Trump signs two-year budget deal

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Big spending wins! The new two-year budget deal, which provides increased spending and eliminates the sequestration budget caps, has been signed into law by President Trump.

I know people might think me insane when I say this, but Trump’s comments upon signing the bill remind me of Ronald Reagan when he signed compromise bills with the Democrats that were not what he really wanted. Trump calls it a victory, but also said this:

“Without more Republicans in Congress, we were forced to increase spending on things we do not like or want in order to finally, after many years of depletion, take care of our Military,” he wrote. “Sadly, we needed some Dem votes for passage. Must elect more Republicans in 2018 Election!”

Trump continued to praise the bill as a victory, because of the big spending boost to the military. He criticized Democrats for “waste” in the bill. “Costs on non-military lines will never come down if we do not elect more Republicans in the 2018 Election, and beyond,” he said. “This Bill is a BIG VICTORY for our Military, but much waste in order to get Dem votes.”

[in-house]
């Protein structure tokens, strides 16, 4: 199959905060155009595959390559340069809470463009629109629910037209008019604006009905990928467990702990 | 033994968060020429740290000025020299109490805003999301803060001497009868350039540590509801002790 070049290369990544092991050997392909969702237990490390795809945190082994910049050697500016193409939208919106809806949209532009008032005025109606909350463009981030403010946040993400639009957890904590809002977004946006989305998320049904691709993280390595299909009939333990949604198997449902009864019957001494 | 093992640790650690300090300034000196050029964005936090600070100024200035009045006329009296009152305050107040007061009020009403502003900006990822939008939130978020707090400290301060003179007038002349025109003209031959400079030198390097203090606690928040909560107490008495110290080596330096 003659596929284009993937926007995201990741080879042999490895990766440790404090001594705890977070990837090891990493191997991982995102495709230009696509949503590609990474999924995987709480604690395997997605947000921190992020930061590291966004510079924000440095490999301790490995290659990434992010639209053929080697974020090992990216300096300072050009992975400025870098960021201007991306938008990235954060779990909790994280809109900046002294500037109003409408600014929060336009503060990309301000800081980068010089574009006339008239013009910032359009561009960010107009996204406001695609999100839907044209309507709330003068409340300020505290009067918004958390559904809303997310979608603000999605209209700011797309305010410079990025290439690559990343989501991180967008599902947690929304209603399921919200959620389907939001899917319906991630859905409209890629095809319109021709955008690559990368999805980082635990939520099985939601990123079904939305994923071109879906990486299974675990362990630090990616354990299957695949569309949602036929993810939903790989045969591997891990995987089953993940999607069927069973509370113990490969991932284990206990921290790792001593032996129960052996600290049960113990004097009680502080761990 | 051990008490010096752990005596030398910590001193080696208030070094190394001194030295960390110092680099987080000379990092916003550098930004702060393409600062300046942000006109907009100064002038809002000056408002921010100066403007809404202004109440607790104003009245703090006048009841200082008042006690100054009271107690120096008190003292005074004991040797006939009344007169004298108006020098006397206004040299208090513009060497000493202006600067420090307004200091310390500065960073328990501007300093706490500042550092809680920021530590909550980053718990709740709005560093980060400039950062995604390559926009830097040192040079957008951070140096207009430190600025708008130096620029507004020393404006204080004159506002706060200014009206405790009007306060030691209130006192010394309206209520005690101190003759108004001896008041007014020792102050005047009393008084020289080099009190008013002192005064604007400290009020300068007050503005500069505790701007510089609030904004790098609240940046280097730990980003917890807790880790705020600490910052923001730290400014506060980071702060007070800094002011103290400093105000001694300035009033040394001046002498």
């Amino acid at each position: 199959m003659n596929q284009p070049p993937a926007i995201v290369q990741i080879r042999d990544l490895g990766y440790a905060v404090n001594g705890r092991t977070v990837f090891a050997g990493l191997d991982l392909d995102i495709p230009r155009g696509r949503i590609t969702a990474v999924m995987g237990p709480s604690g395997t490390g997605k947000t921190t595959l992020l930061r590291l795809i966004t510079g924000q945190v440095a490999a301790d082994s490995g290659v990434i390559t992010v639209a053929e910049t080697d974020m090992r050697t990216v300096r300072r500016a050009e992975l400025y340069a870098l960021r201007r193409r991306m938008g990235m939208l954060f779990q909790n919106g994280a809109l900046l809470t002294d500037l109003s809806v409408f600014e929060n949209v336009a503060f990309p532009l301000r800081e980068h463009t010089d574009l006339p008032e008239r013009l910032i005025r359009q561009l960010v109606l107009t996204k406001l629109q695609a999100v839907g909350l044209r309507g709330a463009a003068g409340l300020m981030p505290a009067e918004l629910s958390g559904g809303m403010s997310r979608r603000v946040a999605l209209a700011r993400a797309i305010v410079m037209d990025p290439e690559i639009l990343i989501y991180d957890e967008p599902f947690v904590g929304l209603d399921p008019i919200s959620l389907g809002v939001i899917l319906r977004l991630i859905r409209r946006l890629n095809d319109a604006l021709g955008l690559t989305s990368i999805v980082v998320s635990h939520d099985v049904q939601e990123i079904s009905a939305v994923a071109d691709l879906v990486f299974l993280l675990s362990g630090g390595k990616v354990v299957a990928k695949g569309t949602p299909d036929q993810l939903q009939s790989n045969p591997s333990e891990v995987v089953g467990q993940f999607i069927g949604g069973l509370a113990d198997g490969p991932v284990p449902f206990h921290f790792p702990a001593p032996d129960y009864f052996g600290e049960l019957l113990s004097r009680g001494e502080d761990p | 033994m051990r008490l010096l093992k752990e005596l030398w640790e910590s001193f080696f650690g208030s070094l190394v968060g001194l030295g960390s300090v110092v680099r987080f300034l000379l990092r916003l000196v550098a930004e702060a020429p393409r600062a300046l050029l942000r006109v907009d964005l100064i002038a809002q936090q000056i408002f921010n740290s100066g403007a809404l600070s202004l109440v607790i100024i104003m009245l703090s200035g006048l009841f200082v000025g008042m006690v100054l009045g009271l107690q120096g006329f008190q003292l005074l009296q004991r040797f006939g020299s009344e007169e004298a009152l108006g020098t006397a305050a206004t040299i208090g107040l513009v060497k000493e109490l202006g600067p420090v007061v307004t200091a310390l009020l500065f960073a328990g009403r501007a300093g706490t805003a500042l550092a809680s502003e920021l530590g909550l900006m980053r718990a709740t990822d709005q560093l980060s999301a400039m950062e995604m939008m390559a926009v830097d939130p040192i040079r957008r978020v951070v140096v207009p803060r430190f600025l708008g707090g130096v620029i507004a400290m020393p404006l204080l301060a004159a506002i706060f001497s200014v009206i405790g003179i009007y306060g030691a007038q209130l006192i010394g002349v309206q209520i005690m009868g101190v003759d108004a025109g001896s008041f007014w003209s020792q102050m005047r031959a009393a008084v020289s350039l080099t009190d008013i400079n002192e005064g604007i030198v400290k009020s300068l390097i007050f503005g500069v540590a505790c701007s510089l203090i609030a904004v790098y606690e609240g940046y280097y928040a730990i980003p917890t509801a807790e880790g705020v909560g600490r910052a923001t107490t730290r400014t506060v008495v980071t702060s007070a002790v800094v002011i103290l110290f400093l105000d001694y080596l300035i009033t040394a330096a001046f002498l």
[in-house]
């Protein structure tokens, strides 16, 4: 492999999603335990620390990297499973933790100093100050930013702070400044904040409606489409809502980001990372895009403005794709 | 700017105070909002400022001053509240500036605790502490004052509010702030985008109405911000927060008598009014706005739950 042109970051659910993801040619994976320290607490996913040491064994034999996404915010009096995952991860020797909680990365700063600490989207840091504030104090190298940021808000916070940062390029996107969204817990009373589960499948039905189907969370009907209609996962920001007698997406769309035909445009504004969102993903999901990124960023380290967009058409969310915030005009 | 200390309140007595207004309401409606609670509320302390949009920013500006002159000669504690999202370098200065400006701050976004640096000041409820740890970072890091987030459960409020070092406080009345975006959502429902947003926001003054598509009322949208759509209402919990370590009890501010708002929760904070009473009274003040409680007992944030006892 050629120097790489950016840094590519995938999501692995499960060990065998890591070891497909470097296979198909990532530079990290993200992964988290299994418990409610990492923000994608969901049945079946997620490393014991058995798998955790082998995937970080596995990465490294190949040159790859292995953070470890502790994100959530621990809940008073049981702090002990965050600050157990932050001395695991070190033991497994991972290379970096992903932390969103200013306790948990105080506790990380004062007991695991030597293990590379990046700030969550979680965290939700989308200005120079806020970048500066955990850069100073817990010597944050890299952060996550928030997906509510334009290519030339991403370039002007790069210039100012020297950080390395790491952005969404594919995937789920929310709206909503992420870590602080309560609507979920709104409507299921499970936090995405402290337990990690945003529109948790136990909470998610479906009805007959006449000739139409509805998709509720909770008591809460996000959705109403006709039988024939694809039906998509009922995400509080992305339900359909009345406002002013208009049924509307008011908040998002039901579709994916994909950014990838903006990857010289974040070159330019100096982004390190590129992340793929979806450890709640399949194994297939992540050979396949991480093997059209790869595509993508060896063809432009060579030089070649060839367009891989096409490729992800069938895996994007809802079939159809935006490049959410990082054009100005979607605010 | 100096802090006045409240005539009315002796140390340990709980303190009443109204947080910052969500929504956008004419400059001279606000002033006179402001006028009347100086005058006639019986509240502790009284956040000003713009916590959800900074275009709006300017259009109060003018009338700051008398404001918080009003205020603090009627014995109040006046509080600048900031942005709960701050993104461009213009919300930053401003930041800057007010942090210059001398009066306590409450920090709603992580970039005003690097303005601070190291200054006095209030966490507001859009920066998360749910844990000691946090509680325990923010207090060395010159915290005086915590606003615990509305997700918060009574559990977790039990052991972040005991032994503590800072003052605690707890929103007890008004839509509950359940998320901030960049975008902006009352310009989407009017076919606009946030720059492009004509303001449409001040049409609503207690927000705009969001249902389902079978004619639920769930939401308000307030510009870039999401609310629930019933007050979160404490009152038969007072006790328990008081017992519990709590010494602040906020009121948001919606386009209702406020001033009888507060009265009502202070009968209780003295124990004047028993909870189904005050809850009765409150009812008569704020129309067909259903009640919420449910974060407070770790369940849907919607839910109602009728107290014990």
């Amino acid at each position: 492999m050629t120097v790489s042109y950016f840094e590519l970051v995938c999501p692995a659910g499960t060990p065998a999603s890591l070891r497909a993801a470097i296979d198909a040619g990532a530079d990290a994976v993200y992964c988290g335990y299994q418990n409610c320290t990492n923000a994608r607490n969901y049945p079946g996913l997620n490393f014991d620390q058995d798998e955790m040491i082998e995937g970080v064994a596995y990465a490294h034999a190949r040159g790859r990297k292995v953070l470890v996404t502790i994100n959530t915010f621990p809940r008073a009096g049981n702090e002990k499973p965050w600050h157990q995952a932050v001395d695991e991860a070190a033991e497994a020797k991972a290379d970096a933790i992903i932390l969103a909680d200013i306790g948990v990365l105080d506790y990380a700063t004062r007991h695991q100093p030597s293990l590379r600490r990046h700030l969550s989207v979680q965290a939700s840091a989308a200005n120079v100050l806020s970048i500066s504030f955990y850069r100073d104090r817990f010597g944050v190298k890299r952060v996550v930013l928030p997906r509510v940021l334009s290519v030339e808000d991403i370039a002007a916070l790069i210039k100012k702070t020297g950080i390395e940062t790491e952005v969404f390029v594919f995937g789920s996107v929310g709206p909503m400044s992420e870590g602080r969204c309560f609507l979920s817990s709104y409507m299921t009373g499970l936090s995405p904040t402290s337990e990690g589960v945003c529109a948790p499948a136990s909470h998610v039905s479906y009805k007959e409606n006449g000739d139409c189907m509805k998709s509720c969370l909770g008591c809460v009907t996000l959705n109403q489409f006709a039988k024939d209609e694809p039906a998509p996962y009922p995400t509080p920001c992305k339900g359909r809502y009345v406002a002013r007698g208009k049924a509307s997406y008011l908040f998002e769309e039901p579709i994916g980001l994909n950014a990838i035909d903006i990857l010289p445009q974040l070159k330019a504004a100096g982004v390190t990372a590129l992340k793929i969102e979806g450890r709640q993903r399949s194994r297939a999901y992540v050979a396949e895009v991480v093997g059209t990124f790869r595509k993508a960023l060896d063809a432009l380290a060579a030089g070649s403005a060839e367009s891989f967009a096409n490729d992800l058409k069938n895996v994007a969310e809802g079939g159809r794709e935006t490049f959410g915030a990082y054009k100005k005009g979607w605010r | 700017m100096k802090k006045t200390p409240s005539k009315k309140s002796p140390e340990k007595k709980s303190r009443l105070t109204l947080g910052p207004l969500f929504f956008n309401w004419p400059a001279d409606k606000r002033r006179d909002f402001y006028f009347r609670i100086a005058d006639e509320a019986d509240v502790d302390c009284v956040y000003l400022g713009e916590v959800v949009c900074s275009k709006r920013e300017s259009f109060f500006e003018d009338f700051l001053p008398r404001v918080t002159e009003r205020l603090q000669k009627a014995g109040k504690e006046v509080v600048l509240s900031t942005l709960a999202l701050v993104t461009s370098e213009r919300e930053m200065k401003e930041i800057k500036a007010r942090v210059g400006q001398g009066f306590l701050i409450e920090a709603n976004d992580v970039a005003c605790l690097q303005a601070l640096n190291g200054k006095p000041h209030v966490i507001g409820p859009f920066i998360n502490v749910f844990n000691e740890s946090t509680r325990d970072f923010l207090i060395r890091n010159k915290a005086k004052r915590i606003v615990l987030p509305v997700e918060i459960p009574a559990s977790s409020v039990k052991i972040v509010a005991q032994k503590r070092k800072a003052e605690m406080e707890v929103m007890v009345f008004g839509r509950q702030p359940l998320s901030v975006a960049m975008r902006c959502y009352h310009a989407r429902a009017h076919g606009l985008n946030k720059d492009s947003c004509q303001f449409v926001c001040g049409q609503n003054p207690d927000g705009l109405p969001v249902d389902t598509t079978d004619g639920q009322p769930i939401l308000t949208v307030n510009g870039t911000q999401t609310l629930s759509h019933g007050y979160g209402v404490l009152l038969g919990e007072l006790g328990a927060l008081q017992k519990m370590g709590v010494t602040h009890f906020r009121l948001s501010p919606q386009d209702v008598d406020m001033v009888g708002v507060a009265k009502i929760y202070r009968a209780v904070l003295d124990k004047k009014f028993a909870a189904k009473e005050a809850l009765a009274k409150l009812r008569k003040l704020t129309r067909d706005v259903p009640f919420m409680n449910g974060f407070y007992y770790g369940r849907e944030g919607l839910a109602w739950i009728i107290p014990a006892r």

Though I strongly think we have plenty of waste in the military as well, and that the Defense Department didn’t need any increases and could have been cut considerably, in many ways Trump’s comments here reflect reality. For the American public to get its federal government under control, that public is going to have to vote out the people who presently run it in an uncontrollable manner. And while there are many establishment Republicans to which this description applies, the vast majority of the legislators who are pushing out-of-control spending are Democrats.



  • Localfluff

    Imagine what Donald trump thinks about this as he goes to sleep at night. Him spending more monies? Billion$$$ of these green or golden little cuties. Hmmmarabou…
    – Melania Melania, am I awake now or am I still the president??
    – You will alwayz be my little prezident of the Americas, honey.

  • ken anthony

    People with no skin in the game get to vote on how to spend other people’s money. What could possibly go wrong?

    I used to work for a living and sometimes was even paid well. Now I collect disability and if you doubled my income I’d be right at the poverty line. So you would think I’d be among those calling for more govt. spending… except for one thing: It’s wrong.